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The referee who disallowed Sol Campbell's goal for England at Euro 2004 has admitted he never saw a foul.
Urs Meier was the man in the middle for the Three Lions' quarter-final tie against Portugal, which ended in heartache for England.
Meier, from Switzerland, was an established referee at this point having officiated at two World Cups and the 2002 Champions League final.
But he is remembered by many supporters for one game in particular in Lisbon, during which he denied England the chance of progressing to the semi-finals of Euro 2004.
Meier disallowed what would have been a last-gasp winner from Sol Campbell after adjudging John Terry had obstructed goalkeeper, Ricardo.
England went on to lose on penalties and the decision to disallow the goal saw Meier receive thousands of death threats.
Looking back on the game ahead of the upcoming Euros, the 62-year-old has explained he did not see a foul committed by England but stuck by his call.
"Players were absolutely furious, Campbell especially, but the whole team," he recalled in an interview with magazine FourFourTwo.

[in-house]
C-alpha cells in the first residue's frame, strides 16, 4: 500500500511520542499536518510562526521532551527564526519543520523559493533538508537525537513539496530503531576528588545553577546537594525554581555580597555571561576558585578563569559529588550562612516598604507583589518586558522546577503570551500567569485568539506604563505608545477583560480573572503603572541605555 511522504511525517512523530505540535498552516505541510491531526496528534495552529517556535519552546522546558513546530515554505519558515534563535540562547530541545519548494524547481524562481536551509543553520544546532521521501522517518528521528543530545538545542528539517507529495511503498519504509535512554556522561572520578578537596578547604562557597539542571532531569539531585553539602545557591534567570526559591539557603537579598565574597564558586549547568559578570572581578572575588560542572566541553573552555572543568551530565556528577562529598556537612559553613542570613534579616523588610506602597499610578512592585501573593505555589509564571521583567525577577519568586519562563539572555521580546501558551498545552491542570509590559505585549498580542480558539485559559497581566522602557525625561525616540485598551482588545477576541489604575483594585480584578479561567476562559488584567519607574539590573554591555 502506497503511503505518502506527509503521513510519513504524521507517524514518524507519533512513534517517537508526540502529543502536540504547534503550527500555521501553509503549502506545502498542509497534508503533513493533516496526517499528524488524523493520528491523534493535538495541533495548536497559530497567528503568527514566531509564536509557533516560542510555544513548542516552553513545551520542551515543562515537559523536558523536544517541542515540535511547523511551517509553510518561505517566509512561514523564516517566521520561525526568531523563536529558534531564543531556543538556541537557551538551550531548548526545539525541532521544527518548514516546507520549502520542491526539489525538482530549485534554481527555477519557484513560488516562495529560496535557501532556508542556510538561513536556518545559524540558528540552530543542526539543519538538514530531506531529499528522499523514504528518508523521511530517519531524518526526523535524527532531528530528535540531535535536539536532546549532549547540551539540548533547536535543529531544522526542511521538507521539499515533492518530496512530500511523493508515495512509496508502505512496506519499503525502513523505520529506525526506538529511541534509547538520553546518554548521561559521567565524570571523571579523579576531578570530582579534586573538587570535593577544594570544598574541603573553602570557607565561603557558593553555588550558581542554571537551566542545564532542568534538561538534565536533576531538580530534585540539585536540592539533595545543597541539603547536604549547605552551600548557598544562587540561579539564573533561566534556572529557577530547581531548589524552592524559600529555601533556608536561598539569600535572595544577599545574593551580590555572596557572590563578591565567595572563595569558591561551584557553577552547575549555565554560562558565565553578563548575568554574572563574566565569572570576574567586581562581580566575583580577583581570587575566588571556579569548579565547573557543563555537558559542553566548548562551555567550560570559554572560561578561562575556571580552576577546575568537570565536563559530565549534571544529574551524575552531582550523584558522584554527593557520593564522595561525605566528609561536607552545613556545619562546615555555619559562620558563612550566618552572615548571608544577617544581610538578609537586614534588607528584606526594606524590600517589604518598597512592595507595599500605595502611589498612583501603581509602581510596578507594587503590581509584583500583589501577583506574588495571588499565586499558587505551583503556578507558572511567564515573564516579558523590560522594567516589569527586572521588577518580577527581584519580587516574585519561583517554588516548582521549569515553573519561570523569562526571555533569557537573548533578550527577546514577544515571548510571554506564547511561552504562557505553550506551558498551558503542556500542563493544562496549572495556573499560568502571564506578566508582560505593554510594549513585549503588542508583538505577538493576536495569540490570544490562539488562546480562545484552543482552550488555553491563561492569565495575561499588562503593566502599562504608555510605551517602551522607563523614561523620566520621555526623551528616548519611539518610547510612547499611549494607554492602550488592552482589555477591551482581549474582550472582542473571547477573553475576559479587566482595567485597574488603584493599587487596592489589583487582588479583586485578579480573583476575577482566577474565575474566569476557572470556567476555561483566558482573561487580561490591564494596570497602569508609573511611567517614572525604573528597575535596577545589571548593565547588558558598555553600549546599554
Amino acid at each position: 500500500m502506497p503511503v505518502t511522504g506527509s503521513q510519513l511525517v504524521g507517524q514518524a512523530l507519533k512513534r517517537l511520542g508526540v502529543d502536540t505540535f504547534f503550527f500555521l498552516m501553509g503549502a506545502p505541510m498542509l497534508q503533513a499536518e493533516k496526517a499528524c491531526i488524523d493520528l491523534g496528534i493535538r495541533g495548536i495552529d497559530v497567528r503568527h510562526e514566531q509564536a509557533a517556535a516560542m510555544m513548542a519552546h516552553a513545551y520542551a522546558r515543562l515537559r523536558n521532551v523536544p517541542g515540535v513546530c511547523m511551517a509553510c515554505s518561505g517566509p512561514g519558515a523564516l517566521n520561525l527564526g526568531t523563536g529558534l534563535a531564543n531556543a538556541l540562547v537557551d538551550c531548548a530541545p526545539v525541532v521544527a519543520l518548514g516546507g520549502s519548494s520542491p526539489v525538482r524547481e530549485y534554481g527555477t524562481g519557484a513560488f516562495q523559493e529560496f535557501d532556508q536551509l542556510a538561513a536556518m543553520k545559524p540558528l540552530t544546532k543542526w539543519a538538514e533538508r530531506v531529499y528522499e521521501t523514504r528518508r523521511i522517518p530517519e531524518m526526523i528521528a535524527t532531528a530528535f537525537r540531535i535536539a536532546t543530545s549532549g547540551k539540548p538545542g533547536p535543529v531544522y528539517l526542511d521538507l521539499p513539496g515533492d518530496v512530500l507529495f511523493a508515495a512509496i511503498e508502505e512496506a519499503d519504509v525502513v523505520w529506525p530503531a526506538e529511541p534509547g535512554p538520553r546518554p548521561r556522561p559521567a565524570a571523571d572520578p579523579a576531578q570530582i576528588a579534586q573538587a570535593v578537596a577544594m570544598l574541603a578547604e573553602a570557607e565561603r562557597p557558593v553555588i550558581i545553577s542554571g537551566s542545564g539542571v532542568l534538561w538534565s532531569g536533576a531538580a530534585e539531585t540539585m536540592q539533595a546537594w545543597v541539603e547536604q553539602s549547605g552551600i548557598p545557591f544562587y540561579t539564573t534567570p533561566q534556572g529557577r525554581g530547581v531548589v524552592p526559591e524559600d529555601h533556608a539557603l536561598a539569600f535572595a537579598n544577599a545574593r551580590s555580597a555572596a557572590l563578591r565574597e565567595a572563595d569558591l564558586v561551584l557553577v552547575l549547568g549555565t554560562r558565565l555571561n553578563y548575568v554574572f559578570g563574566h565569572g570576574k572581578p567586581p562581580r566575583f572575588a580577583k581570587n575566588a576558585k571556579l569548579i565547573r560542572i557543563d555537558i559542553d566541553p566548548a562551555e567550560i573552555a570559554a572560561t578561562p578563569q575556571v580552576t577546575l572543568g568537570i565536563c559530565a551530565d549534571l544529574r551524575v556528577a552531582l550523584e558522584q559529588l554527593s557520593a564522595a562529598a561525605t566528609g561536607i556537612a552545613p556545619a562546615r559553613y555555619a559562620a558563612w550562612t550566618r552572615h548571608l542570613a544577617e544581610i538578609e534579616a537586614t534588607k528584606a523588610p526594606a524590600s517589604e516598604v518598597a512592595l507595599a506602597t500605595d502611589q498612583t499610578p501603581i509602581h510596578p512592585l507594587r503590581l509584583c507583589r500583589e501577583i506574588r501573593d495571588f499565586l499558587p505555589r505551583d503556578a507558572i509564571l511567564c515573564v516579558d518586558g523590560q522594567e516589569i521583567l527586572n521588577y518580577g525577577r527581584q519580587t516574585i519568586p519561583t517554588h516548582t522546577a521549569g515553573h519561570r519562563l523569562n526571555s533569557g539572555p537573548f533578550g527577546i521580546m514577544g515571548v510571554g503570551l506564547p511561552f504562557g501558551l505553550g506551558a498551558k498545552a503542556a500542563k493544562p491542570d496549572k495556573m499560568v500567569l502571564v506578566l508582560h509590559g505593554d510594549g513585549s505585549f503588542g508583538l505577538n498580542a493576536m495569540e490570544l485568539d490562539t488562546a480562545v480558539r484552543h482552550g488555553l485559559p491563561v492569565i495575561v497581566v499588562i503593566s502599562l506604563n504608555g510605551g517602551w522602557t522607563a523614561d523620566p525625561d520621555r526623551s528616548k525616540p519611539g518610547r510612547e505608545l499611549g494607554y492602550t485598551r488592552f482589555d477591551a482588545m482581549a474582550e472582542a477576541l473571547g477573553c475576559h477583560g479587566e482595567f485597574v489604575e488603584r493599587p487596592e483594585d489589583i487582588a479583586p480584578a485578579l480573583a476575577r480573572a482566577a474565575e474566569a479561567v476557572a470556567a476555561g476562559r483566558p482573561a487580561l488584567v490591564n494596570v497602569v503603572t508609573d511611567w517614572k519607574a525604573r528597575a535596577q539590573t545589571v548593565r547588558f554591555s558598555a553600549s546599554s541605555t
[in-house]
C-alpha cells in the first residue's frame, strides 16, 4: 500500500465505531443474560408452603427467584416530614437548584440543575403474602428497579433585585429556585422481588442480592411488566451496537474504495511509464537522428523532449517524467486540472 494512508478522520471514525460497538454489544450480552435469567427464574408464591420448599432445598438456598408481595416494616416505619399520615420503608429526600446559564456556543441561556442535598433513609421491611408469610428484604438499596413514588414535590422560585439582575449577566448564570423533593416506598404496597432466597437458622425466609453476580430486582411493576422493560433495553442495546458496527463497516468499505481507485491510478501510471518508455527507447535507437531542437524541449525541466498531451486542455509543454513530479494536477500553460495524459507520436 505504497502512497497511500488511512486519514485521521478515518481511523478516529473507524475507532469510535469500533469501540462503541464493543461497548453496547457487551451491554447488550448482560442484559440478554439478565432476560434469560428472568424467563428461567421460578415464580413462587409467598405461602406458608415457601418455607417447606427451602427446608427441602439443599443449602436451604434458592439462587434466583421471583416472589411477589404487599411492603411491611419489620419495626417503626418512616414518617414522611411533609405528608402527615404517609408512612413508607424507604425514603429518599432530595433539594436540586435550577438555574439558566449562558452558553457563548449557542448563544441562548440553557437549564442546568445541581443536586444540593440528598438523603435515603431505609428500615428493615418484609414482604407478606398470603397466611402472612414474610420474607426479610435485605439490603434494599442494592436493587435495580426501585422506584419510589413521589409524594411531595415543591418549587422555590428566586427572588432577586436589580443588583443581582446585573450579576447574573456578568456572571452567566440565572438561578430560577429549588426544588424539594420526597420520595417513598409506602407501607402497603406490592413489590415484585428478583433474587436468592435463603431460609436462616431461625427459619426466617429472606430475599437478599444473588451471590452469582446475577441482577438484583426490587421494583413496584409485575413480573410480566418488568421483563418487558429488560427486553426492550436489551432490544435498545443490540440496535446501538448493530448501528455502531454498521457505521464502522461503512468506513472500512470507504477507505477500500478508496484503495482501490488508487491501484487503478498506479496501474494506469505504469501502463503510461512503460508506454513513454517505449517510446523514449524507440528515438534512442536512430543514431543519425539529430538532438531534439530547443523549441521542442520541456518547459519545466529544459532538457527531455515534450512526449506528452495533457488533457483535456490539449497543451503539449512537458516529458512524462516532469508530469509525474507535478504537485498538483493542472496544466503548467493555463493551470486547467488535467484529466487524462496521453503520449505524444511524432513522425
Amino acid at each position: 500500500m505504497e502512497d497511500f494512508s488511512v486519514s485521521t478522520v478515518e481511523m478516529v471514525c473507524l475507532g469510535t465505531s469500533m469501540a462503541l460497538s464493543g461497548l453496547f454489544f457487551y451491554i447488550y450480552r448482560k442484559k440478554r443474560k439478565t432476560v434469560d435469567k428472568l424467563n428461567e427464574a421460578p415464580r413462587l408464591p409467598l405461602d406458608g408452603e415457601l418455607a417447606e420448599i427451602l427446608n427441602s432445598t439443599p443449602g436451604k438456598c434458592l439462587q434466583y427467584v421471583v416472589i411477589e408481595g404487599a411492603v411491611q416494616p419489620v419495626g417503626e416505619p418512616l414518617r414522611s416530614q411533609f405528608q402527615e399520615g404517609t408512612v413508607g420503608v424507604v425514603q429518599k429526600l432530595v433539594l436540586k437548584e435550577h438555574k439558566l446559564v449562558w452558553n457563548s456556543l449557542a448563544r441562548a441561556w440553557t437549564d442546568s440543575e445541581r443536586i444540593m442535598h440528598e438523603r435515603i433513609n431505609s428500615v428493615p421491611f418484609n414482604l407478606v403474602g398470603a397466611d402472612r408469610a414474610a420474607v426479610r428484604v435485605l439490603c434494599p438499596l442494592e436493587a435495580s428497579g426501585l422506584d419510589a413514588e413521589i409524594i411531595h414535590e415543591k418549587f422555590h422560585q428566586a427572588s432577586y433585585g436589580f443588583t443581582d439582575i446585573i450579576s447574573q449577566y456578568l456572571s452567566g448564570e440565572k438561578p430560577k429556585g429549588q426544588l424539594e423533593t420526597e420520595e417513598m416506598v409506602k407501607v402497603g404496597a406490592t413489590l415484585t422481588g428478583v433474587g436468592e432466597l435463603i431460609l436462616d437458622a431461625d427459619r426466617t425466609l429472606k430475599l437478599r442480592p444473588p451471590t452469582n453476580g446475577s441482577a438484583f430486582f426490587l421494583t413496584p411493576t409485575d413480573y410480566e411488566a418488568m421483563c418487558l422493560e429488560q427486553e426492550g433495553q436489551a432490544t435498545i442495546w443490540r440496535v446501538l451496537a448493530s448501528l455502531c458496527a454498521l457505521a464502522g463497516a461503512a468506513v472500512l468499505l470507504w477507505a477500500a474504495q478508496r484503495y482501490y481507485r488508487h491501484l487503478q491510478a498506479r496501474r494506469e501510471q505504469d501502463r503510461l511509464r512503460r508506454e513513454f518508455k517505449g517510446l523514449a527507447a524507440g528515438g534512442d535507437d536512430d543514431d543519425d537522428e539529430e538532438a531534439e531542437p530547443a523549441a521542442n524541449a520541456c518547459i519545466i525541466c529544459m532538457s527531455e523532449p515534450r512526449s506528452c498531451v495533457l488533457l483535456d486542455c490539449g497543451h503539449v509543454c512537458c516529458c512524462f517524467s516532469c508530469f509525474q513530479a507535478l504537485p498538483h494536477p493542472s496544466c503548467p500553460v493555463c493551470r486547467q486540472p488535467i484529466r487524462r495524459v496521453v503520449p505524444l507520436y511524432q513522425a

"To make matters worse, Portugal took a quick free-kick and were on the attack within moments. The move ended with them shooting over the bar – thank God they didn't score or it would have been chaos.
"As soon as the ball went out of play, the England players crowded around me. Sol Campbell sprinted almost half the length of the pitch to scream at me, telling me that he hadn't fouled anyone.
"He demanded to know why the goal was ruled out. I calmly explained that I knew that he hadn't fouled anybody. I also admitted I didn't know who made the foul, as I hadn't seen what happened. He was stunned."
Now retired, Meier has no doubt in his mind that he was right to take away the goal.
Despite not being able to see what had happened on the goal line, the former referee claims he trusted his 'gut'.
"We need to be absolutely clear about one thing: despite what English tabloids said, I made the correct decision in Lisbon. It wasn't Sol Campbell who made the foul on the goalkeeper when I disallowed his header – it was John Terry," explained Meier.
"The scenario is actually still used in German refereeing textbooks, because it represents a good example of making a correct call based on something you can't see; something happening elsewhere, out of your line of vision.
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"To be honest, I didn't actually see any foul that night – but I knew there was one. My gut told me that something in the picture wasn't right, and I'd learned to trust that feeling over a 20-year career.
"It all just felt too easy. Where was the goalkeeper, Ricardo? I hadn't seen his hands go up for the ball. Why couldn't he get his hands up?"
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